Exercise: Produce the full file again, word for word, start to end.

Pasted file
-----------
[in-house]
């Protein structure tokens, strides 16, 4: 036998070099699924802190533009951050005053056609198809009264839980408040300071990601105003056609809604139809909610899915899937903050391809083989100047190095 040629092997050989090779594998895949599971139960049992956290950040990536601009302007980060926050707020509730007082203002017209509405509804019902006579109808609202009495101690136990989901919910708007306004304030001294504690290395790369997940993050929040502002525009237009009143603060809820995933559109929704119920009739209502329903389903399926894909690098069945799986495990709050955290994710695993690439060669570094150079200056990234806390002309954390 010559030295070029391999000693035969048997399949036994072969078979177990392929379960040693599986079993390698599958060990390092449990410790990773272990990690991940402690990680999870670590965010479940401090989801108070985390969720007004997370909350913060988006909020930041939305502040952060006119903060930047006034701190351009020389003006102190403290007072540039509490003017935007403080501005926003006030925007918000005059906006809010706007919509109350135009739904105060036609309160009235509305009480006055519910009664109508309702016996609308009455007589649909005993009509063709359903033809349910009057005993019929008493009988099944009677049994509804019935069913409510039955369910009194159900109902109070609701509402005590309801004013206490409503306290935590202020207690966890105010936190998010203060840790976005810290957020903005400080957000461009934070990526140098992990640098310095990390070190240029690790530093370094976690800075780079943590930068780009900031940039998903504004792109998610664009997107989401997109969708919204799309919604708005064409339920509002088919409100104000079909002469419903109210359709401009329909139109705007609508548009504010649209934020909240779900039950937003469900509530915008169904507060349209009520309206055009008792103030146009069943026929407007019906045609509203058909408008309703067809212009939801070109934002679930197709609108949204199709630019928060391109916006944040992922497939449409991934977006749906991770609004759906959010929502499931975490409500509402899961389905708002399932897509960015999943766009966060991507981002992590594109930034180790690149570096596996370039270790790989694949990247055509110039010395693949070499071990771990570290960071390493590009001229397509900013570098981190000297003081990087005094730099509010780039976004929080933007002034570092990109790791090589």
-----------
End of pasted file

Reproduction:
[in-house]
């Protein structure tokens, strides 16, 4: 036998070099699924802190533009951050005053056609198809009264839980408040300071990601105003056609809604139809909610899915899937903050391809083989100047190095 040629092997050989090779594998895949599971139960049992956290950040990536601009302007980060926050707020509730007082203002017209509405509804019902006579109808609202009495101690136990989901919910708007306004304030001294504690290395790369997940993050929040502002525009237009009143603060809820995933559109929704119920009739209502329903389903399926894909690098069945799986495990709050955290994710695993690439060669570094150079200056990234806390002309954390 010559030295070029391999000693035969048997399949036994072969078979177990392929379960040693599986079993390698599958060990390092449990410790990773272990990690991940402690990680999870670590965010479940401090989801108070985390969720007004997370909350913060988006909020930041939305502040952060006119903060930047006034701190351009020389003006102190403290007072540039509490003017935007403080501005926003006030925007918000005059906006809010706007919509109350135009739904105060036609309160009235509305009480006055519910009664109508309702016996609308009455007589649909005993009509063709359903033809349910009057005993019929008493009988099944009677049994509804019935069913409510039955369910009194159900109902109070609701509402005590309801004013206490409503306290935590202020207690966890105010936190998010203060840790976005810290957020903005400080957000461009934070990526140098992990640098310095990390070190240029690790530093370094976690800075780079943590930068780009900031940039998903504004792109998610664009997107989401997109969708919204799309919604708005064409339920509002088919409100104000079909002469419903109210359709401009329909139109705007609508548009504010649209934020909240779900039950937003469900509530915008169904507060349209009520309206055009008792103030146009069943026929407007019906045609509203058909408008309703067809212009939801070109934002679930197709609108949204199709630019928060391109916006944040992922497939449409991934977006749906991770609004759906959010929502499931975490409500509402899961389905708002399932897509960015999943766009966060991507981002992590594109930034180790690149570096596996370039270790790989694949990247055509110039010395693949070499071990771990570290960071390493590009001229397509900013570098981190000297003081990087005094730099509010780039976004929080933007002034570092990109790791090589």